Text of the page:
Naa Kaho Movie
There are times when a captivating story gets
ruined due to a bungling screenplay. KUCH NAA
KAHO is a shining example of a good story that
takes off well, gathers momentum after a point,
keeps your attention arrested, but starts
limping towards the finale.
Raj [Abhishek Bachchan] lives in New York with
his mother, Dr. Malhotra [Suhasini Mulay]. There
is one issue they can't see eye to eye on: His
mother wants him to settle down… Raj won't hear
of an arranged marriage.
When Raj visits India for his cousin's wedding,
his maternal uncle [Satish Shah] emotionally
blackmails him into agreeing to meet some
eligible girls. To make matters worse, the
person his uncle chooses as the matchmaker and
go-between for these meetings is the same person
Raj has already antagonised earlier.
That person is Namrata [Aishwarya Rai], an
employee of Raj's uncle. After a series of
meetings with potential brides, it becomes
apparent to Namrata that finding a match for
this particular suitor is not only a nightmare,
but an exercise in futility.
Gradually, Raj is attracted to Namrata, but
there's a hitch…
KUCH NAA KAHO marks the directorial debut of
Rohan Sippy, son of the celebrated Ramesh Sippy.
In view of the fact, you analyse the flick – the
plusses and minuses – with a magnifying glass.
KUCH NAA KAHO has a lot to offer in terms of
performances, a twist in the story
[pre-interval], an emotion-charged second half
[that should appeal to womenfolk] and good
But it falters terribly in the screenplay
department – the lifeline of any film.
To begin with, the film starts off pretty well
[special mention must be made of the innovative
and stylish titles!], although the goings-on
move at a lethargic pace. In terms of story,
there's not much happening till fifteen minutes
before the interval.
Besides, the first half is extremely lengthy,
making you wonder whether the editor had either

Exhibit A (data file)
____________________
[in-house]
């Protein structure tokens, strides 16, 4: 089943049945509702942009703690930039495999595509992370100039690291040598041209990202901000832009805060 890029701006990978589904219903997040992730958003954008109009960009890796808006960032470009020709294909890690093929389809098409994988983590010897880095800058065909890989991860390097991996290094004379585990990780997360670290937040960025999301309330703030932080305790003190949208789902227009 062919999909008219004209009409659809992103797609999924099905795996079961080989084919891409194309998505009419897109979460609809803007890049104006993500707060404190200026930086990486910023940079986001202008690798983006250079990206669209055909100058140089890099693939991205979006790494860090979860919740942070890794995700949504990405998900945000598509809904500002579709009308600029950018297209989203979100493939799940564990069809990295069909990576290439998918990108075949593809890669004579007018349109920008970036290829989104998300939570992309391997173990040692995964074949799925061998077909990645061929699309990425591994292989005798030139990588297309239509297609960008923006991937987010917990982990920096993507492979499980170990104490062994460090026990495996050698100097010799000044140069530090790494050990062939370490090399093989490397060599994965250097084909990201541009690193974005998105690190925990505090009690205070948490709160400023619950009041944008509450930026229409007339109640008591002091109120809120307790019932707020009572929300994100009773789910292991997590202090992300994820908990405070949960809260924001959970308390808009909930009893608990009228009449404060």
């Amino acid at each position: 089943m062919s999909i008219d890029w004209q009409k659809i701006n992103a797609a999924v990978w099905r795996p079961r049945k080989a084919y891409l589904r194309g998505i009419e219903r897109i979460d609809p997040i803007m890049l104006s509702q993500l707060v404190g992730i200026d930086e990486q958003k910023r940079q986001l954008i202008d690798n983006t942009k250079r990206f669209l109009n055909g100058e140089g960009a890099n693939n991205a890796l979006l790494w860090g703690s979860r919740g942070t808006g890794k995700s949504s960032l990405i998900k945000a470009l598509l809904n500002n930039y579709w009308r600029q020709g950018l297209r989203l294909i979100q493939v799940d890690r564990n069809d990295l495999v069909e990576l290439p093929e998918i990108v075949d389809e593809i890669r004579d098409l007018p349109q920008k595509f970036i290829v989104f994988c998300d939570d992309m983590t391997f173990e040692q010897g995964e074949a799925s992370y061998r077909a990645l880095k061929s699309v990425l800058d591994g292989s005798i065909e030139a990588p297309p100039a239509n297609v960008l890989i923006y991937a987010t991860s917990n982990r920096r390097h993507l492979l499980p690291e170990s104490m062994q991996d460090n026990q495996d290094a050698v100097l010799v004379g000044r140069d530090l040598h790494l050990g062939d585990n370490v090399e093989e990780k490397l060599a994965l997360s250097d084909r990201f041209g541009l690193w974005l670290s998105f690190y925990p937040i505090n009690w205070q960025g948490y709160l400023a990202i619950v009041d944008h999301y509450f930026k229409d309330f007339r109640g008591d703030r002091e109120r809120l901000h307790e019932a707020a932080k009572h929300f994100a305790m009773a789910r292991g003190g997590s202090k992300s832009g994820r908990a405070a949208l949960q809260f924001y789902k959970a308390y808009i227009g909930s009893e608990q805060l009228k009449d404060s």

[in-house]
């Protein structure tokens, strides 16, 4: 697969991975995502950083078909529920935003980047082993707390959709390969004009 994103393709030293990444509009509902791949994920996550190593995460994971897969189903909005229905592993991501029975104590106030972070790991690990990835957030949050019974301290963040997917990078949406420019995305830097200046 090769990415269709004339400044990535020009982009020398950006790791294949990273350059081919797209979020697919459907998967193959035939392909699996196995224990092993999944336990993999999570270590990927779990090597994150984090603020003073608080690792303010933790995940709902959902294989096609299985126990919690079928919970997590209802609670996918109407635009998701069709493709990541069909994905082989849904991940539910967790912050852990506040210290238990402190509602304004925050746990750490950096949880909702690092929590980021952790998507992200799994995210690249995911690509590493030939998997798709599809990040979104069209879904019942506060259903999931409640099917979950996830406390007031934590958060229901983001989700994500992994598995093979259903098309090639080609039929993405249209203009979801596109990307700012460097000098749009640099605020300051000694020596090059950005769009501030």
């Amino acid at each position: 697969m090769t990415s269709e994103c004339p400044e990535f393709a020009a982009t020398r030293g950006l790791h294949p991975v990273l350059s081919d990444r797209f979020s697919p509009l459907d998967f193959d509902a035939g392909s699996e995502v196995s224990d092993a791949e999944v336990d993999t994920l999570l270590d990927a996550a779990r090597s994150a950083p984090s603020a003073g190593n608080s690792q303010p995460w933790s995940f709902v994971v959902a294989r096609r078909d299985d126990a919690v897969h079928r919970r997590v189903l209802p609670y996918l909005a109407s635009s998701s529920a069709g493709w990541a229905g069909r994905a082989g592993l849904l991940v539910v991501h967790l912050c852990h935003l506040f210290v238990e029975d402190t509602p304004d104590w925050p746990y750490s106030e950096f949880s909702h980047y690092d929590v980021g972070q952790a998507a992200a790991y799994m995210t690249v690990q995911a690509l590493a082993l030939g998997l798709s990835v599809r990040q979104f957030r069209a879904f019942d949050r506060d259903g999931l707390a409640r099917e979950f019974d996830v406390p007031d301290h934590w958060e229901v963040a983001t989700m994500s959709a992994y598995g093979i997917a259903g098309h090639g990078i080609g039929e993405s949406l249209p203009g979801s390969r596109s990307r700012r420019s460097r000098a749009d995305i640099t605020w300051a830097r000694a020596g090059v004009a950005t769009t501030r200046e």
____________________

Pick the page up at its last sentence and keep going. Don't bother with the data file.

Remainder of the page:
fallen in love with the product or didn't know
what to edit and what to retain.
Ideally, the first half needs to be trimmed by
at least 20 minutes. Also, preferably, the
interval point should've been when Aishwarya's
past is revealed to the viewer. That would've
had a stronger impact!
The film gathers pace and gets more interesting
in the second half. The light moments in the
school are thoroughly enjoyable and the
sequences between the Punjabi family [Jaspal
Bhatti, Himani Shivpuri] and their kid are sure
to appeal to one and all.
Actually, the second half continues to impress
you with the change of events, but the moment
Arbaaz Khan lands up in the pre-climax, the
screenplay flounders. The writing leaves a lot
to be desired at this stage. A few questions
continue to haunt you even after the show has
* Despite knowing that Arbaaz had left Aishwarya
for another woman, why does Ash [projected as a
woman of today!] behave like a meek person when
he returns after seven long years? If she could
silence him in the end, why couldn't she show
him the door when he first came knocking?
* Despite realising that Abhishek and Ash had
come close, why does Arbaaz force himself on
her? And why does he suddenly prefer to make an
exit after Ash's outburst?
Had it not been for the deficiencies in the
screenplay, KUCH NAA KAHO would've been a far
superior product. There's no denying that
debutante Rohan Sippy knows his job. He has
handled a few emotional moments with expertise
and has also drawn competent performances,
besides making every frame look colourful and
visually enticing. Even his choice of the
subject is good, but he is handicapped by a
Shankar-Ehsaan-Loy's music is soft and pleasant
sounding, but it lacks chartbusting hits that
are so vital in a love story. Cinematography is
eye-catching. Dialogues are alright.
Abhishek Bachchan looks awkward in a few initial
sequences, but looks at ease in others.
Appearance-wise, the inconsistencies are far too
evident at places. Perhaps, this could be
attributed to the fact that the film has taken
quite some time to reach the theatres. Yet, he
radiates confidence in the latter reels while
handling the delicate emotional sequences.
Aishwarya Rai is just about passable. Arbaaz
Khan does make his presence felt, although his
role needed to be better developed.
Master Parth Dave is simply outstanding,
expressing a gamut of expressions effortlessly.
Satish Shah, Jaspal Bhatti, Himani Shivpuri,
Tanaaz Currim and Suhasini Mule provide able
On the whole, KUCH NAA KAHO is appealing, but in
parts. At the box-office, the film will find the
going tough despite the presence of popular
stars and excellent publicity to back it up.